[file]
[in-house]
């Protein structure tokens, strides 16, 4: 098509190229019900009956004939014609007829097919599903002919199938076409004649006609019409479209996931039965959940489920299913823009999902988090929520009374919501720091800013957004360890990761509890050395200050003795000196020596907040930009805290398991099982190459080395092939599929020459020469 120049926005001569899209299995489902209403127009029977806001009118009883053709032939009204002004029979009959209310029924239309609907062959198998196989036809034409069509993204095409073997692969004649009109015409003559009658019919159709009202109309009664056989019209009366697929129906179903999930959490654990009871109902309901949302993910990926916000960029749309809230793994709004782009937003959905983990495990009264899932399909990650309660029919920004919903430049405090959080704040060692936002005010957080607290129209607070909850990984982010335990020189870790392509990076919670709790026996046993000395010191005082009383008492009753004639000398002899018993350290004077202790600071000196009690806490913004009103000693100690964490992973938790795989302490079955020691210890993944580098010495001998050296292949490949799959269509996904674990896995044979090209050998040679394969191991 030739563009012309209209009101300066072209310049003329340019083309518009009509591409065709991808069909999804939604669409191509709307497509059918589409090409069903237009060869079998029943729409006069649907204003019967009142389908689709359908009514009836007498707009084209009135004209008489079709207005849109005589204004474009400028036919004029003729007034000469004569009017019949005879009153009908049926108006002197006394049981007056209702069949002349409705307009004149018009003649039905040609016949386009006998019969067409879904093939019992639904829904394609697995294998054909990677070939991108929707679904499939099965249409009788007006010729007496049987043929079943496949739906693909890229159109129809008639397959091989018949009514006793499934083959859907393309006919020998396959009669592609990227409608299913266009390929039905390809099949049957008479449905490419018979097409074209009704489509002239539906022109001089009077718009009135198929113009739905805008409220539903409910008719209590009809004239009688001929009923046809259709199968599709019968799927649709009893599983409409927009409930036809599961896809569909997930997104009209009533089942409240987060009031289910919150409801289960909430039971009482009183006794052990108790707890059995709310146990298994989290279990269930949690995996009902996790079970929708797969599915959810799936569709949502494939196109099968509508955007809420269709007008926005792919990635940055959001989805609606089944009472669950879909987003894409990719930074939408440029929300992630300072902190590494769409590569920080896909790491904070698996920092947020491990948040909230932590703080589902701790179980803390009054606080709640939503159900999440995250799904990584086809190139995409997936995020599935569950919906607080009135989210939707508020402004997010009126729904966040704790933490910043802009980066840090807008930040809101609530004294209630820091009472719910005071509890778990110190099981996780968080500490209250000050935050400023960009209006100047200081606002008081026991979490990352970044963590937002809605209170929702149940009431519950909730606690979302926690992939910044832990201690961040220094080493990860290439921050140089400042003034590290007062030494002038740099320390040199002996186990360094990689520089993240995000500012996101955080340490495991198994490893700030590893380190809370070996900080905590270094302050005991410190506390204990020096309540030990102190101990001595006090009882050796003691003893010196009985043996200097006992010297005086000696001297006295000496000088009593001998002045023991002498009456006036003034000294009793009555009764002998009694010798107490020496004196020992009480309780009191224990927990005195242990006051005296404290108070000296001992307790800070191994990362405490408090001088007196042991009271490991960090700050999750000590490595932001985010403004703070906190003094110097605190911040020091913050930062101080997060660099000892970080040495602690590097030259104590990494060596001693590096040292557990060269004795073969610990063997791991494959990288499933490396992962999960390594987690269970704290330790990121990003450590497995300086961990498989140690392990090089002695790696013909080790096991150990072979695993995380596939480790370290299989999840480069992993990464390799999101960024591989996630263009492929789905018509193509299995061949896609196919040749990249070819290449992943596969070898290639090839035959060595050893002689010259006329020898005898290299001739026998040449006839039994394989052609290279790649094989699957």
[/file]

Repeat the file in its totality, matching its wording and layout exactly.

[in-house]
């Protein structure tokens, strides 16, 4: 098509190229019900009956004939014609007829097919599903002919199938076409004649006609019409479209996931039965959940489920299913823009999902988090929520009374919501720091800013957004360890990761509890050395200050003795000196020596907040930009805290398991099982190459080395092939599929020459020469 120049926005001569899209299995489902209403127009029977806001009118009883053709032939009204002004029979009959209310029924239309609907062959198998196989036809034409069509993204095409073997692969004649009109015409003559009658019919159709009202109309009664056989019209009366697929129906179903999930959490654990009871109902309901949302993910990926916000960029749309809230793994709004782009937003959905983990495990009264899932399909990650309660029919920004919903430049405090959080704040060692936002005010957080607290129209607070909850990984982010335990020189870790392509990076919670709790026996046993000395010191005082009383008492009753004639000398002899018993350290004077202790600071000196009690806490913004009103000693100690964490992973938790795989302490079955020691210890993944580098010495001998050296292949490949799959269509996904674990896995044979090209050998040679394969191991 030739563009012309209209009101300066072209310049003329340019083309518009009509591409065709991808069909999804939604669409191509709307497509059918589409090409069903237009060869079998029943729409006069649907204003019967009142389908689709359908009514009836007498707009084209009135004209008489079709207005849109005589204004474009400028036919004029003729007034000469004569009017019949005879009153009908049926108006002197006394049981007056209702069949002349409705307009004149018009003649039905040609016949386009006998019969067409879904093939019992639904829904394609697995294998054909990677070939991108929707679904499939099965249409009788007006010729007496049987043929079943496949739906693909890229159109129809008639397959091989018949009514006793499934083959859907393309006919020998396959009669592609990227409608299913266009390929039905390809099949049957008479449905490419018979097409074209009704489509002239539906022109001089009077718009009135198929113009739905805008409220539903409910008719209590009809004239009688001929009923046809259709199968599709019968799927649709009893599983409409927009409930036809599961896809569909997930997104009209009533089942409240987060009031289910919150409801289960909430039971009482009183006794052990108790707890059995709310146990298994989290279990269930949690995996009902996790079970929708797969599915959810799936569709949502494939196109099968509508955007809420269709007008926005792919990635940055959001989805609606089944009472669950879909987003894409990719930074939408440029929300992630300072902190590494769409590569920080896909790491904070698996920092947020491990948040909230932590703080589902701790179980803390009054606080709640939503159900999440995250799904990584086809190139995409997936995020599935569950919906607080009135989210939707508020402004997010009126729904966040704790933490910043802009980066840090807008930040809101609530004294209630820091009472719910005071509890778990110190099981996780968080500490209250000050935050400023960009209006100047200081606002008081026991979490990352970044963590937002809605209170929702149940009431519950909730606690979302926690992939910044832990201690961040220094080493990860290439921050140089400042003034590290007062030494002038740099320390040199002996186990360094990689520089993240995000500012996101955080340490495991198994490893700030590893380190809370070996900080905590270094302050005991410190506390204990020096309540030990102190101990001595006090009882050796003691003893010196009985043996200097006992010297005086000696001297006295000496000088009593001998002045023991002498009456006036003034000294009793009555009764002998009694010798107490020496004196020992009480309780009191224990927990005195242990006051005296404290108070000296001992307790800070191994990362405490408090001088007196042991009271490991960090700050999750000590490595932001985010403004703070906190003094110097605190911040020091913050930062101080997060660099000892970080040495602690590097030259104590990494060596001693590096040292557990060269004795073969610990063997791991494959990288499933490396992962999960390594987690269970704290330790990121990003450590497995300086961990498989140690392990090089002695790696013909080790096991150990072979695993995380596939480790370290299989999840480069992993990464390799999101960024591989996630263009492929789905018509193509299995061949896609196919040749990249070819290449992943596969070898290639090839035959060595050893002689010259006329020898005898290299001739026998040449006839039994394989052609290279790649094989699957």